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HMRC internal manual

VAT Supply and Consideration

Direction of supplies: Receivers, liquidators and other insolvency practitioners: Recovery of VAT on costs incurred by mortgage lenders in respect of a sale of property under a power of sale: New arrangements


The easement is strictly for the purposes of allowing a measure of relief for VAT on bad debts and depends crucially on HMRC taking a relaxed view of the supply position. Lenders must not extend this treatment more widely in accounting for VAT within their businesses.

The arrangements apply to BDR claims relating to supplies made on or after 1 July 1994. The overall aim is to provide relief to lenders where they suffer sticking tax on the costs of selling property in circumstances where borrowers have defaulted - in effect where the net proceeds of sale are reduced because the VAT element of the costs has not been recovered.

In principle, the easement covers costs incurred by lenders in arranging the sale of repossessed property and also to selling costs incurred when property is sold through a Law of Property Act receiver. It is emphasised that, with the single exception of build-out costs, the arrangements apply only to sale costs, and not to any incurred in relation to letting.

Although the Law of Property Act does not apply in Scotland, there are analogous provisions in Section 27 of the Conveyancing and Feudal Reform (Scotland) Act 1970. The arrangements therefore apply equally in Scotland.

Basic principle

Under the arrangements, lenders can be seen as agents of the borrower in relation to the costs of sale whether or not the mortgage deed specifies such a relationship. As an agent, the lender may treat the selling costs incurred as supplies made to them and by them under s47(3) of the VAT Act 1994. The order of attribution of the sale proceeds in the BDR regulations can then be applied and bad debt relief claimed as appropriate in accordance with normal rules.

These arrangements apply only to costs relating directly to the sale of property, which would ordinarily have been incurred by the borrower had he arranged the sale himself. Examples of such costs include charges for professional services connected with the sale eg legal and estate agency fees. The easement does not include costs incurred on services provided to, and used by, the lender as principal, even though they may be charged on to the borrower under the mortgage deed. Examples of such costs include legal fees associated with taking possession, and locksmith’s fees for securing the property. Costs incurred in pursuing claims against a valuer for negligence are also excluded.

Other expenses

The position of certain other expenses incurred by lenders was discussed at meetings with trade representatives. Treatment of these under the arrangements is as follows:

Law of Property Act Receivers’ charges

Law of Property Act receivers’ charges which relate specifically to the sale (not letting) of the property and any costs incurred by them in respect of the sale can be regarded as falling within the scope of the arrangements, but only where the proceeds of sale received by lenders have been reduced by the VAT element of the charges. Where this happens, lenders may be regarded as acting as agents for the borrower in paying the costs.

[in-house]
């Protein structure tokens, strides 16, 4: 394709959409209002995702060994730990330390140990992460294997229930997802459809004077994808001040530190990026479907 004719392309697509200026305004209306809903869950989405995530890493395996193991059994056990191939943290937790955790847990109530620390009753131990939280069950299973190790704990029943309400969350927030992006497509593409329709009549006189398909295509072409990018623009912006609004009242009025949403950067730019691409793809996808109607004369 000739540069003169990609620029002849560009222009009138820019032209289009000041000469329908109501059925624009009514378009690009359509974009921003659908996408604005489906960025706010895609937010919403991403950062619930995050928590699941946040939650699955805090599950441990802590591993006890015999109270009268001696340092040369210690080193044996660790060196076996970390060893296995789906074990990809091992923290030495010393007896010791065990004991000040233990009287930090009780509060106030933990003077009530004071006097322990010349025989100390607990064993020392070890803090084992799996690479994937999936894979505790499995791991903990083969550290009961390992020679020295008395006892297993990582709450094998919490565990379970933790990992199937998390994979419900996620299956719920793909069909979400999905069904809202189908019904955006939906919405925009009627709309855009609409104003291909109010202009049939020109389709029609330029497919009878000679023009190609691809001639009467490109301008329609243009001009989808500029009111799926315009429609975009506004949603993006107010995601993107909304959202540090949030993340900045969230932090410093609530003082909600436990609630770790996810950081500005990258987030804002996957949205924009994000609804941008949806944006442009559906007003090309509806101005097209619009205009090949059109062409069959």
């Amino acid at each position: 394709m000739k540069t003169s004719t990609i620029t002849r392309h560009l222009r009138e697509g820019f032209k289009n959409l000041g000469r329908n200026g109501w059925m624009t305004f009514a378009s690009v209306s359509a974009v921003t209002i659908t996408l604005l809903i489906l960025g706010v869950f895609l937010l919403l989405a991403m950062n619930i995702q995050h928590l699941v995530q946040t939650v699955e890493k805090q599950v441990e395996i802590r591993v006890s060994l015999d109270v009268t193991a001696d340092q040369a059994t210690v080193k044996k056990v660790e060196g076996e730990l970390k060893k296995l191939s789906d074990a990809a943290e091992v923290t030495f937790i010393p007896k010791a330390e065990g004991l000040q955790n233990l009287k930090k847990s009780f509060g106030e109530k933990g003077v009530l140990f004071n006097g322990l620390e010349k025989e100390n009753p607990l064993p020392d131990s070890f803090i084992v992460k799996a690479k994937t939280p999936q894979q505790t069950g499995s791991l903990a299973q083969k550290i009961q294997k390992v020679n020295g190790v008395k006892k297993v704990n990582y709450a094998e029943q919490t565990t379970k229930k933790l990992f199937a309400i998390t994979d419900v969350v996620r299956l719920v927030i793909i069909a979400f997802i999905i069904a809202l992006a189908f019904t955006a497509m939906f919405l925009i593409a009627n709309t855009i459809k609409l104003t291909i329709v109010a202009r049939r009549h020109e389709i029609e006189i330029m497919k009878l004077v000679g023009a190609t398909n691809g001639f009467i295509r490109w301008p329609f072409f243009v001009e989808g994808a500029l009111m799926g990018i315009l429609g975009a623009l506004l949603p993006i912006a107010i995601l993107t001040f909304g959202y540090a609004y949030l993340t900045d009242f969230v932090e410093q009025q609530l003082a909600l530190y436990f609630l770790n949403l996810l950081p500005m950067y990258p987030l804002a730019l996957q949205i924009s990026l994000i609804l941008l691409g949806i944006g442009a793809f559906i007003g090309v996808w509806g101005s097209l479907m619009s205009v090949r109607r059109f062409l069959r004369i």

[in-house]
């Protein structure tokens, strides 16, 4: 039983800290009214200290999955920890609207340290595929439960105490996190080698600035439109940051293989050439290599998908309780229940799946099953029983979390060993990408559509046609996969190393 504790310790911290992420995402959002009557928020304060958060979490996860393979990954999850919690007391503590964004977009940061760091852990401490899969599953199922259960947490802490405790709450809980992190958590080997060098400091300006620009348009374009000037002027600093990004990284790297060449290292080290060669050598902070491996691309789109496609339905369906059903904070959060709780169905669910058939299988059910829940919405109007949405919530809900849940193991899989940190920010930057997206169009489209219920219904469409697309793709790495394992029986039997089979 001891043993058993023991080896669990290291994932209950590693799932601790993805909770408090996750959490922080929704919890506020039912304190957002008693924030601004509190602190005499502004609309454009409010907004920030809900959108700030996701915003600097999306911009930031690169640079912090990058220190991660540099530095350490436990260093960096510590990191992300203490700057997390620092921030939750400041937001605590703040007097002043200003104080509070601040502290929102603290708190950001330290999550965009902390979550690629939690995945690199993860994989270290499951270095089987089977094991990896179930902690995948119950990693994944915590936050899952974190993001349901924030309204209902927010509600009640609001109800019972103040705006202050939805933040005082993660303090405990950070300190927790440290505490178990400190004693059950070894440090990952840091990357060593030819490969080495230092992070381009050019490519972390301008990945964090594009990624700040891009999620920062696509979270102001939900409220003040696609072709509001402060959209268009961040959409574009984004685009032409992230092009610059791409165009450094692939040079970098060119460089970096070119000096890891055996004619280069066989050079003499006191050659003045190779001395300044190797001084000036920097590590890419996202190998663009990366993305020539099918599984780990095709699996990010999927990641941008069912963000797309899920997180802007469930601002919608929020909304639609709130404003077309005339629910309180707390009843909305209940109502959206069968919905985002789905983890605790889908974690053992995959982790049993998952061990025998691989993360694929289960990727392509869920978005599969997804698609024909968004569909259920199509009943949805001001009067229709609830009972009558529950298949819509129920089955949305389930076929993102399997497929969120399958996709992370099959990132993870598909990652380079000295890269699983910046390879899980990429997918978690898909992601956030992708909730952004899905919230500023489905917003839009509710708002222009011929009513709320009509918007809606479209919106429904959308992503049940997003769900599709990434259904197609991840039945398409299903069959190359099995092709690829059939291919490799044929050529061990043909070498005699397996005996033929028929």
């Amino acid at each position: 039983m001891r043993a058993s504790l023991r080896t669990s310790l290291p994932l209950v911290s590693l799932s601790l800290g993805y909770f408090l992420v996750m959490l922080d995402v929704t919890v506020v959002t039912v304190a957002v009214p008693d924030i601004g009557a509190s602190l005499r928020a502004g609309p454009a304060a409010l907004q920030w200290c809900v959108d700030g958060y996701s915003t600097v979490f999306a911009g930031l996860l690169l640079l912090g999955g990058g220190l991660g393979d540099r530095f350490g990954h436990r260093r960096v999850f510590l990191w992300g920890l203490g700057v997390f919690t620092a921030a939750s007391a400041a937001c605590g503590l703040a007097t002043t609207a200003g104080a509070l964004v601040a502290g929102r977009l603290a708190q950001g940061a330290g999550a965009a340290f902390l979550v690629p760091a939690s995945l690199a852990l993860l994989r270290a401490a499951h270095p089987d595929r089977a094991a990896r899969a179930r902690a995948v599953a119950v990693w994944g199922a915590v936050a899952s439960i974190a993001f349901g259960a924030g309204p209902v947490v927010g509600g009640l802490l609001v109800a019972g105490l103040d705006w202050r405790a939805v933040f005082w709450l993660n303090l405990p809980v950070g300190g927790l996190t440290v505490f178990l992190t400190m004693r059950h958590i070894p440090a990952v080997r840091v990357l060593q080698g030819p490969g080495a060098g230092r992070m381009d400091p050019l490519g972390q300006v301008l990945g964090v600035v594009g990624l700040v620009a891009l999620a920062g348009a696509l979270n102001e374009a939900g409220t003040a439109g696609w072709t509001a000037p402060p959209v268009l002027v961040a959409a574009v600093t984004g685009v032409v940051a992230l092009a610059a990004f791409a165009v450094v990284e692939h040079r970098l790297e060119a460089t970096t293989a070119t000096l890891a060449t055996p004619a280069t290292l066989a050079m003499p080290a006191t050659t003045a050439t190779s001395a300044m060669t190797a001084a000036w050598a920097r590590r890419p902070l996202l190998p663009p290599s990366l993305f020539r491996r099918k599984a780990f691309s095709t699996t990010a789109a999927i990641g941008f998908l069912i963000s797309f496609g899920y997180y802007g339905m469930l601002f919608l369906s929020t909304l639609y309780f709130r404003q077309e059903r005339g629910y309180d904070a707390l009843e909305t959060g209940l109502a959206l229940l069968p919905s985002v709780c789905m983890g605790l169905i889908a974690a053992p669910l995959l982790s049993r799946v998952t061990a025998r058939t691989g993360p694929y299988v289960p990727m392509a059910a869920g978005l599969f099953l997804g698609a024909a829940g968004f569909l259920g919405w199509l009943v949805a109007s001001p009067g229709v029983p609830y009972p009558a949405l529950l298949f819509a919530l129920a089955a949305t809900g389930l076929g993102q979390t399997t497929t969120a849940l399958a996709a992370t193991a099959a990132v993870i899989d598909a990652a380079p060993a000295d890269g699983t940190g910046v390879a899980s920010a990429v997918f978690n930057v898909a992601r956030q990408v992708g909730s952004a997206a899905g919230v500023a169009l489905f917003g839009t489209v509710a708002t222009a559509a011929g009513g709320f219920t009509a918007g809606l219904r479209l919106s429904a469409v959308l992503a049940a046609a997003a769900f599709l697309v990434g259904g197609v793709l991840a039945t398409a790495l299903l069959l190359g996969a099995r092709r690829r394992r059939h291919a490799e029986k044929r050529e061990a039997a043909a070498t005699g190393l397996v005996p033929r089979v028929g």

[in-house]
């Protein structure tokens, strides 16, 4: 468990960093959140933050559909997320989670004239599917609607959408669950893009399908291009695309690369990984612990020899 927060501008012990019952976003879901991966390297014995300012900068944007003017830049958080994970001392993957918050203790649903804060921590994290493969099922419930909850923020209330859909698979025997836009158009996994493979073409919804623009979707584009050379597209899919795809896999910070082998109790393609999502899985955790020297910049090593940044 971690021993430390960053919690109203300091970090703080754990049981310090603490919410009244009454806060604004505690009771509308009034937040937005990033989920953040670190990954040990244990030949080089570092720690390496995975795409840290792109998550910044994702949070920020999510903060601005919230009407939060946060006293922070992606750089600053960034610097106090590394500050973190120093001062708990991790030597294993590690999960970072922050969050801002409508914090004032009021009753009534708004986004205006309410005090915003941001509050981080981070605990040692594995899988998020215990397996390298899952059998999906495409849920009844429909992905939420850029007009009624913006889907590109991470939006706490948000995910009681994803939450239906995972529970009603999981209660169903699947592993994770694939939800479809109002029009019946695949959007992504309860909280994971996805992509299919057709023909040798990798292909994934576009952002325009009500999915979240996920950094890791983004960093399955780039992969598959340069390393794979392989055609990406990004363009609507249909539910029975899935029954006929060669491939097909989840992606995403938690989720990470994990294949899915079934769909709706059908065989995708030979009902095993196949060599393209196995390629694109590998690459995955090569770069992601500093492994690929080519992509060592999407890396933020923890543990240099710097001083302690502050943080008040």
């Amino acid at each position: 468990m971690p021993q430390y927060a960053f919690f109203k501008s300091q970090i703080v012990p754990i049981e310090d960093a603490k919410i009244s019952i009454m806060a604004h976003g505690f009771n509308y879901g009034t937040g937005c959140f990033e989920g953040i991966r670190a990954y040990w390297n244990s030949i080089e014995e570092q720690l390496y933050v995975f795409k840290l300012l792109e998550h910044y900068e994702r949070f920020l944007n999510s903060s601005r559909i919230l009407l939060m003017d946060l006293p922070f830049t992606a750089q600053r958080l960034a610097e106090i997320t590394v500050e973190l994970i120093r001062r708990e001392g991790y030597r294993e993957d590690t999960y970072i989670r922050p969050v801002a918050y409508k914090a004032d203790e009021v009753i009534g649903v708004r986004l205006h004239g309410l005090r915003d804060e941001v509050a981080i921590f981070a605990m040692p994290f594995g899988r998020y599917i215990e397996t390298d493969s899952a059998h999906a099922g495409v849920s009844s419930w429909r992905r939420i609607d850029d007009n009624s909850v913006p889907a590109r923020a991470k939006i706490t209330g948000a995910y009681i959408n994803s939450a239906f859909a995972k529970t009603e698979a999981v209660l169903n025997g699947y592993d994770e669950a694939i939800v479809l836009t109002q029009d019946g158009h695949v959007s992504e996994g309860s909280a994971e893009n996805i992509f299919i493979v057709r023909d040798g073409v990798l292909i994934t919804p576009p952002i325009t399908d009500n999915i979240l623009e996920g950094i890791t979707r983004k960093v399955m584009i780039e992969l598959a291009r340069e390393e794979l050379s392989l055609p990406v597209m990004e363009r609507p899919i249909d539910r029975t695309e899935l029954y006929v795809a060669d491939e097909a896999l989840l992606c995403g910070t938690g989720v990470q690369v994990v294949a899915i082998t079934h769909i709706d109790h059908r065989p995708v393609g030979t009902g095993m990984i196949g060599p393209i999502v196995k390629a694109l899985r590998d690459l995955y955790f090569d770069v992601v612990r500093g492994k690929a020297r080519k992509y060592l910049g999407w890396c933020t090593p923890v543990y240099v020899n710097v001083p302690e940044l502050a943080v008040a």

This means that HMRC are not prepared to apply this arrangement where the Law of Property Act receiver recovers the VAT incurred on behalf of a VAT registered borrower and this is reflected in the proceeds passed to the lender. This may occur, for example, where the Law of Property Act receiver has control of the borrower’s VAT returns.

Build-out costs (expenses incurred on completion of a partly-built building or major refurbishment of the property, before sale)

HMRC legal advice is that lenders incur such costs as principals and do not make any onward supplies to the borrower even though the costs are charged on under the terms of the mortgage deed. It was argued at the meetings with trade representatives that strict application of this line would create a hidden VAT charge in respect of buildings whose sale is zero-rated. HMRC are sympathetic to this view and are therefore prepared, very exceptionally, to treat the onward charge of the build-out costs as a supply by the lender as principal to the borrower, where the sale of the building by the borrower is the subject of a taxable supply or the transfer of a going concern for VAT purposes. In the case of build-out costs only, HMRC are also prepared to see a supply where the property is the subject of a taxable let and output tax on the rents has been accounted for to HMRC.

HMRC are not prepared to see an onward supply (creating an entitlement to bad debt relief) when the sale of the building is exempt, where the VAT incurred on building costs would be sticking tax. HMRC believe it would be quite wrong to allow recovery of tax by lenders in these circumstances. As at (i) above, the arrangements will also not apply if the proceeds of sale or rent received by lenders reflect any input tax on build-out costs recovered by the borrower.

Other building works (repairs and maintenance)

Lenders can be seen as agents of the borrower in incurring these expenses and may use the s47(3) VATA 1994 invoicing procedure to qualify for bad debt relief.